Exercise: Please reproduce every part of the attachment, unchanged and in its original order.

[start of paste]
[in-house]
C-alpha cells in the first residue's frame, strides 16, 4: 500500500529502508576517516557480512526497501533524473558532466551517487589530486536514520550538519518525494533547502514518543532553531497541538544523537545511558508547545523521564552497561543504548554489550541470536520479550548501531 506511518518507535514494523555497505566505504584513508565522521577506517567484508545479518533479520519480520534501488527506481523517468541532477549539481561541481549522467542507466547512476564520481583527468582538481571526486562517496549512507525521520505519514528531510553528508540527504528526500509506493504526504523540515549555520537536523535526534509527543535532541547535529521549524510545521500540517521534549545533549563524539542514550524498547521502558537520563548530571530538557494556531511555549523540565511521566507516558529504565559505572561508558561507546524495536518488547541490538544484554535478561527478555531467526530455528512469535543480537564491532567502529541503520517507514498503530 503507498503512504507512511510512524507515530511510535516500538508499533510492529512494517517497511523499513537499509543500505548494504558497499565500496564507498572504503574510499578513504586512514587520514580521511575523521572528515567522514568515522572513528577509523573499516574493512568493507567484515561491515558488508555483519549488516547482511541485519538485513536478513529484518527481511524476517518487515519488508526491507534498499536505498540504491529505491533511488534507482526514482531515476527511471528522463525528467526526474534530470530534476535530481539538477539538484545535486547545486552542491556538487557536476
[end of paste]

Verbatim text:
[in-house]
C-alpha cells in the first residue's frame, strides 16, 4: 500500500529502508576517516557480512526497501533524473558532466551517487589530486536514520550538519518525494533547502514518543532553531497541538544523537545511558508547545523521564552497561543504548554489550541470536520479550548501531 506511518518507535514494523555497505566505504584513508565522521577506517567484508545479518533479520519480520534501488527506481523517468541532477549539481561541481549522467542507466547512476564520481583527468582538481571526486562517496549512507525521520505519514528531510553528508540527504528526500509506493504526504523540515549555520537536523535526534509527543535532541547535529521549524510545521500540517521534549545533549563524539542514550524498547521502558537520563548530571530538557494556531511555549523540565511521566507516558529504565559505572561508558561507546524495536518488547541490538544484554535478561527478555531467526530455528512469535543480537564491532567502529541503520517507514498503530 503507498503512504507512511510512524507515530511510535516500538508499533510492529512494517517497511523499513537499509543500505548494504558497499565500496564507498572504503574510499578513504586512514587520514580521511575523521572528515567522514568515522572513528577509523573499516574493512568493507567484515561491515558488508555483519549488516547482511541485519538485513536478513529484518527481511524476517518487515519488508526491507534498499536505498540504491529505491533511488534507482526514482531515476527511471528522463525528467526526474534530470530534476535530481539538477539538484545535486547545486552542491556538487557536476